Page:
Gameplay is standard fare for the genre. It uses a keyboard/mouse interface. Since this is a first-person game, the arrow keys on the keyboard move Kent in various directions. Page-Up and Page-Down allow Kent to look up and down. You can then glide the mouse pointer over various things in the surroundings. If you happen upon an important item, you’ll see the name of it on the screen. Right-click on it and a Kent voodoo doll will pop up on the screen. By pointing and clicking on different parts of the voodoo doll, you can use, pick up, or examine items, open doors, or talk to NPCs. There are also a bunch of hotkeys on the keyboard you can use for various commands. I preferred to use the voodoo doll since it was easier to use than remembering a bunch of hotkeys. The voodoo doll interface is touted as something cool and unique, but frankly, it’s not much different than any other point-and-click adventure interface.
Like other mainstays in the genre, Kent can collect items and store them in his inventory, which is accessible by clicking the backpack icon on the top-right corner of the screen. Kent can examine items in his inventory, use them, or combine them. Throughout the game’s course, you never have to combine more than two items.
Exploration and puzzle solving are key elements to the genre. Exploration in Normality is quite limited, because the playable environments are both small in number and size. In fact, there are only about eight playable locations. All of them are surprisingly small, and you’ll have them memorized in mere minutes. Also, there were quite a few locations in the game that you could not even go into, such as the playground. It struck me as odd that upon clicking the playground, Kent says something like, “We can’t play there. Paul Nystalux’s orders.” Coming from a non-conformist liberal like Kent, this sounded like a total cop-out.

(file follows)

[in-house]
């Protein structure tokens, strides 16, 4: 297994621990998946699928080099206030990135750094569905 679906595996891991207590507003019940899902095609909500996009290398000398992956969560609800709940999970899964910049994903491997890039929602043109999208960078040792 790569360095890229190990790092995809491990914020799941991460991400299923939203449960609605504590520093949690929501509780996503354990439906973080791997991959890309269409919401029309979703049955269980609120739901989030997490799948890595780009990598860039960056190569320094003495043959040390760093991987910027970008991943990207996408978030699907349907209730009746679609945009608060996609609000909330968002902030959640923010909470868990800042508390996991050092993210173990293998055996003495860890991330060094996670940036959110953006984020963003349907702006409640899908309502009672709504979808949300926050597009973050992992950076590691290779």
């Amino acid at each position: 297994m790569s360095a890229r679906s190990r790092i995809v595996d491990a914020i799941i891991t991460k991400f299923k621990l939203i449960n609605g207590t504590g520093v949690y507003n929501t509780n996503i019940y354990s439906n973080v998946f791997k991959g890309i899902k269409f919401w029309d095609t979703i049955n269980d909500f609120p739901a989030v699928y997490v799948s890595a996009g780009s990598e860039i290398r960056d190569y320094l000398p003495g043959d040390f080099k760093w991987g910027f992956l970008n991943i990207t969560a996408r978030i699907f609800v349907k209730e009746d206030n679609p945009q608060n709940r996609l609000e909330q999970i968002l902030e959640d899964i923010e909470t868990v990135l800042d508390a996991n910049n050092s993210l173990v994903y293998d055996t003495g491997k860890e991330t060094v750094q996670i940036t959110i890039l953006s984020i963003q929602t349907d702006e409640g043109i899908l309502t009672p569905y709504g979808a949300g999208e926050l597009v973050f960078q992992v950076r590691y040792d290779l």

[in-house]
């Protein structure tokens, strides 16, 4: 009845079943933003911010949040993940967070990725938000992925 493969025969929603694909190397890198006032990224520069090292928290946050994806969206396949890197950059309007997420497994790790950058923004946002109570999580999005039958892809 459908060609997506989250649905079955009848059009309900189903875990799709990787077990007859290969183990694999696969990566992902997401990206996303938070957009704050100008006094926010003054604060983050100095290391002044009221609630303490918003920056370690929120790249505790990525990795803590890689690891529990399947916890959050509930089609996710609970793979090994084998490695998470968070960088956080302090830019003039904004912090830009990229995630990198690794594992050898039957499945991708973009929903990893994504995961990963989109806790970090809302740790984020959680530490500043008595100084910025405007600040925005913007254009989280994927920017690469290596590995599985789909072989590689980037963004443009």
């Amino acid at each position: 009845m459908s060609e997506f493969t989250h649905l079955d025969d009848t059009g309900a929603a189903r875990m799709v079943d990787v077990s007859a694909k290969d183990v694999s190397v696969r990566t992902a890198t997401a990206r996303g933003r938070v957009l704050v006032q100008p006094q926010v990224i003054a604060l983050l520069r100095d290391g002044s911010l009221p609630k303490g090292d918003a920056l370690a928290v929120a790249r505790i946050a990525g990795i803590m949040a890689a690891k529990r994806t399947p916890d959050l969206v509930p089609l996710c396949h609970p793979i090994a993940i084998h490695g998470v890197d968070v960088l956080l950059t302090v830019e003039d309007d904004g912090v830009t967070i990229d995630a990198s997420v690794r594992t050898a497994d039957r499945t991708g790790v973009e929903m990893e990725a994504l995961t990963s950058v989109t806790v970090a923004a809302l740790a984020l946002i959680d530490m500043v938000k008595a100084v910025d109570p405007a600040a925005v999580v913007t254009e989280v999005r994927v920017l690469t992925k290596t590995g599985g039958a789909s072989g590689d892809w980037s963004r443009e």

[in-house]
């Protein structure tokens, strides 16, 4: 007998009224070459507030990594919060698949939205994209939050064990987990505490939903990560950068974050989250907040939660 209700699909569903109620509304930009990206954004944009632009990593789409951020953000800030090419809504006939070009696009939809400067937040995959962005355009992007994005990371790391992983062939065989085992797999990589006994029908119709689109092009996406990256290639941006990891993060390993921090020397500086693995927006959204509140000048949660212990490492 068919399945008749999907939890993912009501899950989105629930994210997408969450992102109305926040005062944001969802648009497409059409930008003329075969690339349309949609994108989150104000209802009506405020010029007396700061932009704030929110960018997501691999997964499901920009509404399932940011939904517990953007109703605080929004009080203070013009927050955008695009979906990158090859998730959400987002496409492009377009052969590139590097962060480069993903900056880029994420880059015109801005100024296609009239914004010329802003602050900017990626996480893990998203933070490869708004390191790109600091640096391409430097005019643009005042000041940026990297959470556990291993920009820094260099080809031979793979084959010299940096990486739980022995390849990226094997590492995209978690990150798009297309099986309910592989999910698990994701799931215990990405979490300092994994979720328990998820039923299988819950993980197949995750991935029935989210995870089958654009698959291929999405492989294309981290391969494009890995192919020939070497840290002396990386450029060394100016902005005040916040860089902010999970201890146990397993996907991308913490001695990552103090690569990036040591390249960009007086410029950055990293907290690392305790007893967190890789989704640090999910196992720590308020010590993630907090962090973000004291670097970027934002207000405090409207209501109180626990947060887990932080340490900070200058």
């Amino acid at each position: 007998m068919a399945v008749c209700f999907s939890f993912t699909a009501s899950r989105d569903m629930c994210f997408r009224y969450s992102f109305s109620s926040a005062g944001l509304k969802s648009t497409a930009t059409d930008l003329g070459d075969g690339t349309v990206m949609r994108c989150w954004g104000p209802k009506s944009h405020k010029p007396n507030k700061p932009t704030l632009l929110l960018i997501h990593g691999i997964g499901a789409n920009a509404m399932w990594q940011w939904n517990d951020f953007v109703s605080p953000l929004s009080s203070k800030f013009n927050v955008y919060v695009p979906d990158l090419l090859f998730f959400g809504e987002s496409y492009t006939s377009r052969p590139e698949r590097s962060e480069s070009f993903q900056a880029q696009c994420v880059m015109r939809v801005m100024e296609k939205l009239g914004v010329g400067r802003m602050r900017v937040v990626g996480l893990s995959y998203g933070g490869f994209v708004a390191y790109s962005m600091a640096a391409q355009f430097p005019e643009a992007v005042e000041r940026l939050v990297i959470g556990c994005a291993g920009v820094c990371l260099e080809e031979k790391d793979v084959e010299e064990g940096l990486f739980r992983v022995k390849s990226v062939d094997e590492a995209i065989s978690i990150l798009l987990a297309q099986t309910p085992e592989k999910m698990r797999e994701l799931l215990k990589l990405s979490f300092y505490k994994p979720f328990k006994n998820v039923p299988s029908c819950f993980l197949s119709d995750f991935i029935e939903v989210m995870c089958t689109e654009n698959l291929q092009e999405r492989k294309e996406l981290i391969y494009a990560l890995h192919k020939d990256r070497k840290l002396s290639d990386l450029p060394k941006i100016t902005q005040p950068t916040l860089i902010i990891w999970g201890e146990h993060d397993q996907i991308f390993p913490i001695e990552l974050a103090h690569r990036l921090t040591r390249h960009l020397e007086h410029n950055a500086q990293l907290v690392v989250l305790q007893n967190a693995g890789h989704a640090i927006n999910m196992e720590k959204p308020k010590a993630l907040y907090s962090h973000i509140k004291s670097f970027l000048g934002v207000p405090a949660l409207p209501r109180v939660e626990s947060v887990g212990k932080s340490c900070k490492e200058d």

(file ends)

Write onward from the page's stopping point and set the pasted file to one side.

The puzzles are actually quite well done in Normality. None of them are insultingly easy, and none of them are frustratingly difficult. They were all smoothly integrated into the story. Veterans of the genre will probably blow through this one quite easily, though. Since Kent cannot die and you can never screw up so bad that you get stuck, trial and error will always see you through. What got me, though, is that one puzzle that was mentioned in the hints section of the instruction manual was completely unnecessary and not required to complete the game. Why even have an optional puzzle like that when it doesn’t even make an ounce of difference? Had this puzzle impacted the story, its inclusion would have been warranted.
It’s too bad Normality turned out as sub-par as it did, because the game really did have potential. Just like the RPG with a great battle system stuck in a horrid game, Normality has some clever puzzles integrated into a bad game. Some script revisions, more personable characters, a different character designer, a different set of voice actors, and a deeper, more expansive plotline could have made Normality into the “radical free-thinking utopia” Kent wants Neutropolis to be, rather than the “polluted pit” it is.